As Egypt’s Energy Strategy 2035 is updated to include green hydrogen, local production of renewable fuel has made huge strides through MoUs and partnerships between international companies and government institutions.
As we have seen in the last years, the energy sector in Egypt has been steadily shifting away from oil extraction toward Natural Gas production. Yet this trend is being surpassed by a far more ambitious initiative. Egypt is focusing attention on renewables and a clear example of this is the government’s 2030 Vision, in which renewable energy sources are going to be the backbone of the Egyptian energy mix.
In this respect, the gaining relevance of Green hydrogen fits perfectly within Egypt’s 2030 Vision initiative, which seeks to raise the energy sector’s participation in the nation’s GDP, maximise local energy resources, promote transparency and reduce power generation’s carbon footprint. Indeed, the Egyptian government aims to have a share of 60% renewable energy in the country’s energy mix by 2040.
To this end, President Abdel Fattah El Sisi has called several times for the creation of an integrated national strategy for hydrogen production in cooperation with different state sectors and to update Egypt’s Energy Strategy 2035 to include green hydrogen. A revised strategy will surely empower Egypt to generate and use hydrogen while adopting international know-how within the emerging local sector.
Egypt has clear competitive advantages that lay the path for a hydrogen-based economy to succeed. To begin with, there is strong political support for this strategy, with a proposed dedicated board and cross-ministerial committee to ensure the proper execution of hydrogen development.
In addition, there is an abundance of local natural gas for feedstock to produce blue hydrogen, high potential for solar and wind energy, and prospects of second-generation biomass production for green hydrogen. More importantly, the country boasts competitive costs for renewable energy generation. In terms of consumer markets, Egypt houses a domestic market consisting of mature industrial sectors and clusters of industrial zones spread across the country.
The nation has a stable network of gas pipelines and significant port infrastructure on the Mediterranean and Red seas to be used for exporting hydrogen. On top of its available support assets, it has vacant land primed for renewable energy generation.
More relevant for the development of such an industry, Egypt has strategic proximity to EU markets, which is expected to attract key stakeholders in the country’s future hydrogen economy. Also, the local petrochemical sector has experience with hydrogen technology through steam methane reforming for ammonia production and electrolysis for polyvinyl chloride production. Government-led programmes are already in place to deepen local content and advance Egypt’s design and construction capabilities through partnerships with leading technology providers.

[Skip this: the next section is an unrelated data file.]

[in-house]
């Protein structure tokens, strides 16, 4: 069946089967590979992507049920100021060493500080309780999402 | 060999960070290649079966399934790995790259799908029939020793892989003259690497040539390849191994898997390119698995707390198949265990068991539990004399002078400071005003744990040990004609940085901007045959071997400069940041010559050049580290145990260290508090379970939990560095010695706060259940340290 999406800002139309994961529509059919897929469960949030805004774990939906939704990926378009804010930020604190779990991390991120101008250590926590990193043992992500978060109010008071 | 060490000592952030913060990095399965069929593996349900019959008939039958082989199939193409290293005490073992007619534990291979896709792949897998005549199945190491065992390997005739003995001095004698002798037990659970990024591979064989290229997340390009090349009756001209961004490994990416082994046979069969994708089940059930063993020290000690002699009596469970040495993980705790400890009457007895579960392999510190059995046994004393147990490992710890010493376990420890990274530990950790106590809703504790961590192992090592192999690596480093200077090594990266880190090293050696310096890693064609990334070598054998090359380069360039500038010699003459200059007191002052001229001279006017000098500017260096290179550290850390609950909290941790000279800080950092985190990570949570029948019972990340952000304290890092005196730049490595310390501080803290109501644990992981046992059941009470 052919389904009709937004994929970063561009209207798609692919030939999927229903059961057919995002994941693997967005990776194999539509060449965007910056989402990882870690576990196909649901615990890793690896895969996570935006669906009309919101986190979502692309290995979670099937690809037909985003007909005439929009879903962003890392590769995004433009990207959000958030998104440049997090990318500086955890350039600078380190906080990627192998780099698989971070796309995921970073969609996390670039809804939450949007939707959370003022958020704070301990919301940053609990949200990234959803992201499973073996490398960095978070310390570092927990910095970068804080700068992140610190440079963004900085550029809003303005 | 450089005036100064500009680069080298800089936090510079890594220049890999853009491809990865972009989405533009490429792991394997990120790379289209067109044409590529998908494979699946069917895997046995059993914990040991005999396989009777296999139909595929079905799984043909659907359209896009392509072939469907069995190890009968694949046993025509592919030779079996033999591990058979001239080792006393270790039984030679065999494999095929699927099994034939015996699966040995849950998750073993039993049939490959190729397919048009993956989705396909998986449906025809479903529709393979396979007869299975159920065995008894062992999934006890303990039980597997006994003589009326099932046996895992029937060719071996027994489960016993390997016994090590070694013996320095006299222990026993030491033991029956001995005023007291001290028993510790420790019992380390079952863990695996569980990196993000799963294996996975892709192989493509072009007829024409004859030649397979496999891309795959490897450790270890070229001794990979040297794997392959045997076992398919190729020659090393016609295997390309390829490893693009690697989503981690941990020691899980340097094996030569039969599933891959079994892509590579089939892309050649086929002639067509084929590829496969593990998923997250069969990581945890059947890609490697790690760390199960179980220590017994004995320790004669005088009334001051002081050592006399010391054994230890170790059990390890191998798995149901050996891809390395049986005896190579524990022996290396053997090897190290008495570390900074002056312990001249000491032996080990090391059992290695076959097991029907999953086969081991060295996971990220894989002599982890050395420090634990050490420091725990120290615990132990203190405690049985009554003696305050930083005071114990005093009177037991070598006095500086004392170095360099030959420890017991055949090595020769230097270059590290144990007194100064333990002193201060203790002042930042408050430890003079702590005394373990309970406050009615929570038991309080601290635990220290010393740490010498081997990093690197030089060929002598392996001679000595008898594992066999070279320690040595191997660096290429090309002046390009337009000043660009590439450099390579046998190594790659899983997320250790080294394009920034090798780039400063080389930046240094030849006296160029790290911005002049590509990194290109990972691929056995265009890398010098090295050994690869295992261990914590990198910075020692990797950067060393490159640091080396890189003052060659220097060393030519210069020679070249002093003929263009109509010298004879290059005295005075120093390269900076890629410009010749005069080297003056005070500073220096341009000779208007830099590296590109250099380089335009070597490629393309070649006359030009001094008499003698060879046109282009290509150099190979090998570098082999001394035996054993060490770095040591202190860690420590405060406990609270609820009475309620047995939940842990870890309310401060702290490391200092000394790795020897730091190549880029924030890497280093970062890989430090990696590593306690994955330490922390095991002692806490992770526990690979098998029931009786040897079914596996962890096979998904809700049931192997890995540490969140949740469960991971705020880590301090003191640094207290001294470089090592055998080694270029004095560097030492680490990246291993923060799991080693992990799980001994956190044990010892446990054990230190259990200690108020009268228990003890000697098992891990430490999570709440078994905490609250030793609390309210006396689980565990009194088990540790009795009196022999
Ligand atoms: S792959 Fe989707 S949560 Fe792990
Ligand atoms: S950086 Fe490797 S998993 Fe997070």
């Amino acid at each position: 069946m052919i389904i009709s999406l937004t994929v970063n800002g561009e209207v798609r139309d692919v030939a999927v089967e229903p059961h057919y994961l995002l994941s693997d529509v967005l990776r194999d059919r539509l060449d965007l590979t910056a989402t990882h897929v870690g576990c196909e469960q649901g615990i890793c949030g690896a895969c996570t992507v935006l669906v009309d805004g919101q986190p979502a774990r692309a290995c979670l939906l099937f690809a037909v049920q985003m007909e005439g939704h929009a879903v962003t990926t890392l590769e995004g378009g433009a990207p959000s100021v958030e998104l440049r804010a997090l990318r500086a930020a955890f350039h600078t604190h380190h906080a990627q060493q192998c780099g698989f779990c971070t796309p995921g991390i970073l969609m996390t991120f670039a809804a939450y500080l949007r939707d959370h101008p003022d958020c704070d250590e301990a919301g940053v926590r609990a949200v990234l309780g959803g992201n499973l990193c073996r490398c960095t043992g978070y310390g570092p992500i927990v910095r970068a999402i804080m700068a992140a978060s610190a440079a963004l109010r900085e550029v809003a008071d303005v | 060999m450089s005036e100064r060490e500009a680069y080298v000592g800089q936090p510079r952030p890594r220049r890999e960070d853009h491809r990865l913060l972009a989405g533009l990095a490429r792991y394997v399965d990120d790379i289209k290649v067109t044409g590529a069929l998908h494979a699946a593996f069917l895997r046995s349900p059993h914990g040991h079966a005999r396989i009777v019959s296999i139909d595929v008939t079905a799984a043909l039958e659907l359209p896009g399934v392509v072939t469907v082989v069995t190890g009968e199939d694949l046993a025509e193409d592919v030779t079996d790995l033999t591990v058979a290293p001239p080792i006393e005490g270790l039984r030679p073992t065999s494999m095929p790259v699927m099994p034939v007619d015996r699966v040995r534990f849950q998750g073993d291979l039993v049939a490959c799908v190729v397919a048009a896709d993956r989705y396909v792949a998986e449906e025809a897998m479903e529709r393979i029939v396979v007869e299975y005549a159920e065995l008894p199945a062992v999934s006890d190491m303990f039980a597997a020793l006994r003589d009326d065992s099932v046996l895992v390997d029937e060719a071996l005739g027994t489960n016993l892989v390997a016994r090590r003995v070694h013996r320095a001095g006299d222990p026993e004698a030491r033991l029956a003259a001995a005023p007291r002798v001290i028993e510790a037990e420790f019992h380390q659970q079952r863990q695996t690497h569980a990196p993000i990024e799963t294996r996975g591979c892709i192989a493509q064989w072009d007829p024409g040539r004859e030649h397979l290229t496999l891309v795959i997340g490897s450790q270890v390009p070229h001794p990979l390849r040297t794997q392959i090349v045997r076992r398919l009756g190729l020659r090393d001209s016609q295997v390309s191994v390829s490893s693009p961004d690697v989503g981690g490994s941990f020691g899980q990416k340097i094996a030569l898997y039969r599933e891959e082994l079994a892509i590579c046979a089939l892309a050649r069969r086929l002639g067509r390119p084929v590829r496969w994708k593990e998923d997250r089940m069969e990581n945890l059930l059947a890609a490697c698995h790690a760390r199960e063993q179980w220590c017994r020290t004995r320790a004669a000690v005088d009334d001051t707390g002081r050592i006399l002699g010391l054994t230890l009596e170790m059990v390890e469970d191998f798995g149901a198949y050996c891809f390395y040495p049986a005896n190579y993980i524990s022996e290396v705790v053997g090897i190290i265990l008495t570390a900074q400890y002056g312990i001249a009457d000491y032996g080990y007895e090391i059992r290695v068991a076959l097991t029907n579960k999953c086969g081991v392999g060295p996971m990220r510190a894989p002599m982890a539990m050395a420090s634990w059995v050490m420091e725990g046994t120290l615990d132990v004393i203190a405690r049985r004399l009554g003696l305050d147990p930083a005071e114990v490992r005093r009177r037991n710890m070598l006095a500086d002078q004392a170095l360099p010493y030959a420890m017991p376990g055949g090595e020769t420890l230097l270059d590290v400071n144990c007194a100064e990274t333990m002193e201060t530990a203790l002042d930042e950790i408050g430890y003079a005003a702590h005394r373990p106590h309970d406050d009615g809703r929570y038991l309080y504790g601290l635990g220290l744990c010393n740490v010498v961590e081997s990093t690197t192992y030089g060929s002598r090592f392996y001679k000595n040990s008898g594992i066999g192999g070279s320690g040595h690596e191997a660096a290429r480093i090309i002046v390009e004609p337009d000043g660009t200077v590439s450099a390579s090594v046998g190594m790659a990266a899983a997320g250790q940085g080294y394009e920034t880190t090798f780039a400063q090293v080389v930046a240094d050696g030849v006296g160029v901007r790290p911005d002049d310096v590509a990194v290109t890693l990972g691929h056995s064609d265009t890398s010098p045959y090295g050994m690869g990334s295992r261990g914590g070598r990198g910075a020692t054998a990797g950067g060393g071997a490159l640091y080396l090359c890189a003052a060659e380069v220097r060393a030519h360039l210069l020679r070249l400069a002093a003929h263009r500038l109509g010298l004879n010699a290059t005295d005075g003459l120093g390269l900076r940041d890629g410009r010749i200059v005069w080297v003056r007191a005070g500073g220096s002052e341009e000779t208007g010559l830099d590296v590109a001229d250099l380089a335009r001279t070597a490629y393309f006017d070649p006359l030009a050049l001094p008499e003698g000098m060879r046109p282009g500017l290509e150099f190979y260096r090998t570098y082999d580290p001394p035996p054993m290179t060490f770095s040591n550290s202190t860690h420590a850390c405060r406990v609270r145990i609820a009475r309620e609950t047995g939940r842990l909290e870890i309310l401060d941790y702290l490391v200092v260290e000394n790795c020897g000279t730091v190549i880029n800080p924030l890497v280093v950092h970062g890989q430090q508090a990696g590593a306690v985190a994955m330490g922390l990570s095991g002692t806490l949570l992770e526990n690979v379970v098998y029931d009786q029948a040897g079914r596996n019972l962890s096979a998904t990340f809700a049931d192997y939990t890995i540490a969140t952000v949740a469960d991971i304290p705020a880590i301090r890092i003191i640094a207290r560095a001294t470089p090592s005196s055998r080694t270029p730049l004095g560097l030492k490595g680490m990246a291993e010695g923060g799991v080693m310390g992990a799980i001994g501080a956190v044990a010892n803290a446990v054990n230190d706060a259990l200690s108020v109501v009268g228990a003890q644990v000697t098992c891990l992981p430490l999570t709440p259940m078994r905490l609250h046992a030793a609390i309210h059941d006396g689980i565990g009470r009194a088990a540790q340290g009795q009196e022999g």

In this regard, the Egyptian government has signed several international partnerships that will kick-start its hydrogen economy. In January 2021, the government signed an agreement with Siemens to develop a pilot project involving green hydrogen production. The following March, an agreement was signed with Belgium’s DEME Group to conduct studies on production. In July 2021, Eni signed an agreement with the Egyptian Electricity Holding Company and the Egyptian Natural Gas Holding Company to conduct joint projects to produce green hydrogen and blue hydrogen.
In August 2021, the Egyptian Electricity Holding Company and Siemens signed an MoU to jointly develop a hydrogen-based industry in the country with export capabilities. The first project under the agreement is a pilot electrolyser with a capacity of upwards of 200 MW aimed at testing the regulatory environment and logistics.
In October 2021, The Sovereign Fund of Egypt, Norway’s Scatec and Fertiglobe, a partnership between chemicals company OCI and Abu Dhabi National Oil Company, signed an agreement to develop the world’s largest green hydrogen project. The facility will produce upwards of 100 MW and use green hydrogen as feedstock to produce 45 tonnes per year of green ammonia. The asset will be located next to Egypt Basic Industries Corporation’s facilities in the Ain Sokhna industrial zone. Construction is set to be fast-tracked so the working facility can be showcased during COP27 in Sharm El-Sheik in November 2022.
In April 2022 Egypt also signed another MoU with UAE’s MASDAR for the promotion of green hydrogen projects and for targeting European markets in the upcoming years. Indeed, The projects in Egypt are aiming for an electrolyser capacity of 4 gigawatts by the year 2030, with a production of as much as 480,000 tons of green hydrogen annually.
Egypt’s proposed hydrogen hub will have multiple socioeconomic impacts on the country. Employment opportunities will rise during construction and development operations, while dealings with international entities will increase local know-how, raise practices and see larger investments in human capital. Local academia and research centres will profit from R&D investments and raise competencies in next-generation technologies.
Additionally, it will promote downstream investments and raise feedstock for blue and green hydrogen. A hydrogen hub will contribute to Egypt’s overall GDP growth and increase the share of renewables in its energy mix to meet the government’s 2040 target. All in all, the country seems set to profit off the global hydrogen race as Egypt moves into the next phase of its energy transition.